Here are further sayings attributed to Buddha (563?–483? BC) in the oldest records of his teachings. "Suffering can be ended," he taught, and "Right livelihood favours contemplation", as specified in the synergetic Eightfold Path of right thoughts, deeds, skilful living, and so on. Enjoy what has been extracted.
Found in the world:
(1) He who goes with the stream; (2) he who goes against the stream; (3) he who stands firm; and (4) he who has crossed over to the other shore and stands on dry land.
Four right efforts:
Four ways of dealing with questions:
A person's character may be found out thus:
A fully enlightened one is true from inside out too
SOMEONE who understands the Four Noble Truths correctly has a keen mind. [Buddha (TNP 25)]
THE CAT LET OUT: Here are some very important points in the art of living on an even keel:
Unless or until we stay on the sunny side of life as we are called to, there may be suffering, degradations set in - and at a certain point abandonment of things may be a way out - but a reduction from a fully flowering life-course may come only at a price. So stick to your good sides and good things - including fine equipment - to be able to develop finer sides of life and yourself. The latter is sought through getting skilful by and large and skilfulness in contemplation (dhyana). And steer away from reductionistic living to your ability. To be sure, Buddha advocates almost all of these things too, as it was recorded a long time ago. There are quotations that attest to that.
ASSOCIATING with a good person; hearing the fit ways of man, Dharma; maintaining a right attitude of mind; and leading a proper life in tune with the Dharma are conducive to the growth of wisdom. [Cf. Buddha (CNP 248)] ◊
All conditioned formations are subject to possible suffering. [Buddha (TNP 137)]
The fully enlightened one is the highest among all living beings. [Buddha. CNP]
Greed, hatred and ignorance all give rise to actions. Wherever the actions ripen, there the individual reaps the fruits of those actions (karmas). [Buddha (TNP 38)]
When you know personally that certain things are wrong, unwholesome, bad, then give them up; when you know personally that certain things are right, wholesome, good, then accept them, and adhere to them." [Buddha (TNP 66)]
Give food wherever you feel for it and it is OK to do so. [Cf. Buddha (CNP 57)]
The teaching is that fragrant deeds profit you, if not here and now, then later somewhere, sometime
A MOTHER cannot shield her son from old age, disease and death; nor can the son shield his mother from them. [Buddha (TNP 63)]
You may go on till you prosper and grow in wealth - and advance in the spiritual work (sadhana) too. [Cf. Buddha (TNP 19)]
Evil, previous deeds form effects. [Cf. Buddha (CNP 182)]
THREE kinds of individuals in the world: One speaks words reeking with foul smell; one speaks words of fragrance; and one speaks words sweet as honey. [Buddha (TNP 28)] ◊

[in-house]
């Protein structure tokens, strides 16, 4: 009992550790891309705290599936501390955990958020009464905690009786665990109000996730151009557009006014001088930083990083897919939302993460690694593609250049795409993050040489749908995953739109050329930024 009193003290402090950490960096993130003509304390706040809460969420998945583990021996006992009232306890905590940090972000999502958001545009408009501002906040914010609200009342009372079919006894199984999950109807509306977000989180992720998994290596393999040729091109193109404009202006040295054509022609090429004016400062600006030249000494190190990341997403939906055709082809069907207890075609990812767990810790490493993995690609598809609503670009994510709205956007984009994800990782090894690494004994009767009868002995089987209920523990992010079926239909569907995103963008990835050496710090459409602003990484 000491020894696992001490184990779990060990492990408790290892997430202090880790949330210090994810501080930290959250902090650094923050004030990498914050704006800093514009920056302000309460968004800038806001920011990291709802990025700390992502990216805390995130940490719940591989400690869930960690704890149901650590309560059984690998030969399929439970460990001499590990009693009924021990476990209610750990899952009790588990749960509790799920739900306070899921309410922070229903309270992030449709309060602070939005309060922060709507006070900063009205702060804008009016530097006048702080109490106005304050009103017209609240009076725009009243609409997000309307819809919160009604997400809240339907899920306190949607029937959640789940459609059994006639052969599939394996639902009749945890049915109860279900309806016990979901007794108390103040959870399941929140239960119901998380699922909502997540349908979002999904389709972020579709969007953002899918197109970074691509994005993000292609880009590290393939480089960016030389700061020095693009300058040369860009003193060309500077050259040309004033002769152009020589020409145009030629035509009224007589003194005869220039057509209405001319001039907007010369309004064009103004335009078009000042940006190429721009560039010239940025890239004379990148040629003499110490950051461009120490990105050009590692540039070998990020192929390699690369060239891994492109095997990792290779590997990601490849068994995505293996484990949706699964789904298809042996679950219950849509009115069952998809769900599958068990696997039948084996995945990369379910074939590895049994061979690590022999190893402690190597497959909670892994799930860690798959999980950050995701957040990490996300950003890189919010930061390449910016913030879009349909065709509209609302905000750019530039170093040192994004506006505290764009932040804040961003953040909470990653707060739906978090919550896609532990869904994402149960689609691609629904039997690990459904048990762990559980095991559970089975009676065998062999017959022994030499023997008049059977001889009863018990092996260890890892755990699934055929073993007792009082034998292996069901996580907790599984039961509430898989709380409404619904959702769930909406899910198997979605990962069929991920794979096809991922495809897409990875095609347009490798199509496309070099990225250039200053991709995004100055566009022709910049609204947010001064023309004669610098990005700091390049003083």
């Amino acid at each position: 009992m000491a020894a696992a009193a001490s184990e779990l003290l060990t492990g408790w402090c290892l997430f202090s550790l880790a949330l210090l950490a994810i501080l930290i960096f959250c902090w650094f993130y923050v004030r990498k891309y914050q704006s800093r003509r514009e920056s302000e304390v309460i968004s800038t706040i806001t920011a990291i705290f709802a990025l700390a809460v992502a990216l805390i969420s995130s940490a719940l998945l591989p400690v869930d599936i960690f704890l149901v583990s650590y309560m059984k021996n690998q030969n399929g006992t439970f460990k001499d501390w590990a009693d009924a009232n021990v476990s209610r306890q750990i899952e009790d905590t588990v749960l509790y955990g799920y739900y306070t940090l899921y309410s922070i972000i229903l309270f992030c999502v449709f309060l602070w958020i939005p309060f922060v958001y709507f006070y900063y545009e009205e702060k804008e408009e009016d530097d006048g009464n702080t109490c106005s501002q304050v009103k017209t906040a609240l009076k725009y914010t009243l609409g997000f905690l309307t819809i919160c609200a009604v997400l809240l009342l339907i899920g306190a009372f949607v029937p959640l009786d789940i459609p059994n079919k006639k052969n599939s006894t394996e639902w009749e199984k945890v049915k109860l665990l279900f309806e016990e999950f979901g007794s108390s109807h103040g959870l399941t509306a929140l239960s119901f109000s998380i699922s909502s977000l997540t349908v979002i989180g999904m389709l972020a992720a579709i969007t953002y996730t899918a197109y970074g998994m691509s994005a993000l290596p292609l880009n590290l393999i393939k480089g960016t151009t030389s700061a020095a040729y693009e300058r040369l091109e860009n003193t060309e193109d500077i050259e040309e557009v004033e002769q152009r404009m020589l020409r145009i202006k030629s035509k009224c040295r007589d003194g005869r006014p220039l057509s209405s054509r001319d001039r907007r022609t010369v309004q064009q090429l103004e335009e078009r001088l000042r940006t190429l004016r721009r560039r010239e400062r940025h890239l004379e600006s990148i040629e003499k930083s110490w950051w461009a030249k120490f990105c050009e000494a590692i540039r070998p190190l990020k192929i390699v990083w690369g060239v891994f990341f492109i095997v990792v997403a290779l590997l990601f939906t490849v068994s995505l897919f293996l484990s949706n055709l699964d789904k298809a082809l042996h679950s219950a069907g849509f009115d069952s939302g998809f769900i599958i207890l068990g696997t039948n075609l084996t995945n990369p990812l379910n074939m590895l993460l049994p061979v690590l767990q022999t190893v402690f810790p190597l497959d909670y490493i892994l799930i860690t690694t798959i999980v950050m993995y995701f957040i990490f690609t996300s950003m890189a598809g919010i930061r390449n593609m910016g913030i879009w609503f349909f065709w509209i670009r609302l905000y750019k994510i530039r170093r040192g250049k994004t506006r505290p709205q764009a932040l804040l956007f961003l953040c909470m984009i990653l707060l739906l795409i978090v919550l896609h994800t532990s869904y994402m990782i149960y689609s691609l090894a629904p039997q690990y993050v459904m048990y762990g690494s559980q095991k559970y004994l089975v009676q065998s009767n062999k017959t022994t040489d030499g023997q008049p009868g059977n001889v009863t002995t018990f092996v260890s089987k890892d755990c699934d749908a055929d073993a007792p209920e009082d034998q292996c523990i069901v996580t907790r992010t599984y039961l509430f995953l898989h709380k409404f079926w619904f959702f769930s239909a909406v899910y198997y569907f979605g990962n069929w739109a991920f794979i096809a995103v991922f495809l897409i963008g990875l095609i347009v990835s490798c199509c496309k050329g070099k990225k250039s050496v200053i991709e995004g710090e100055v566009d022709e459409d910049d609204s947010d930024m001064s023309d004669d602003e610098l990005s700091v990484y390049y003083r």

A contemplative should pay equal attention to concentration, energetic effort and equanimity, and not exclusively to one of these factors only. [Buddha (TNP 103)]
Thoughts of this world, in this world, don't reach to Buddha's mind or mystery - that is taught
AMONG what is unconditioned, Nirvana is the highest to reach. [With Buddha. CNP]
A grateful and thankful person is rare in this world. [Buddha (TNP 115)]
To hold that there is pleasantness (sukha) in that which is foul, is due to distortions. [Buddha (CNP 49)]
The fool can be known by his conduct, speech, and thoughts - and so can the wise man. [Buddha (TNP 3)]
To stay together for long, try to have the same faith, the same virtue, the same generosity and the same wisdom, and blend well. [Cf. Buddha, (CNP 55-56)]
GREAT IMPONDERABLES are not to be pondered on; for it could lead to mental distress and even insanity in some cases. [Cf. Buddha (CNP 77)]
One should not hinder proper alms-giving. [Cf. Buddha TNP]
Decay, illness and death may be hard to aver.*
As a Tathagata [Awakened One] speaks, so he acts; as he acts, so he speaks. [Buddha (CNP 23)]
Someone who can expound the Teaching and Discipline as taught by Buddha is rare in this world. [Buddha TNP]
Catukka Nipata Pali (CNP) (Book of the Four), in Anguttara-Nikaya:
Duka Nipata Pali (DNP) (Book of the Two):
Ekaka Nipata Pali (ENP) (Book of the Ones), in Anguttara-Nikaya.
Tika Nipata Pali (TNP) in Anguttara Nikaya.
Anguttara Nikaya is a source of Buddhist psychology and moral. It is a collection of discourses that reveals Dharma theory and practice. The collection contains 9,557 short suttas divided into eleven divisions known as nipatas. Each nipata is divided into groups called vaggas which usually contain ten suttas.
The discourses are arranged in progressive numerical order, each nipata containing suttas with items of dharma, beginning with one item and moving up by units of one till there are eleven items of dharma in each sutta of the last nipata. Hence the name Anguttara, which means 'increasing by one item'.
The chapter "Etadagga Vagga" of Ekaka Nipata enumerates names of notable disciples, such as the Venerable Sariputta in Intuitive Wisdom and Knowledge (Panna); the Venerable Maha Moggallana in supernormal powers (Iddhi); Bhikkhuni Khema in Panna (Wisdom), Bhikkhuni Uppalavanna in Iddhi (powers); and so on.
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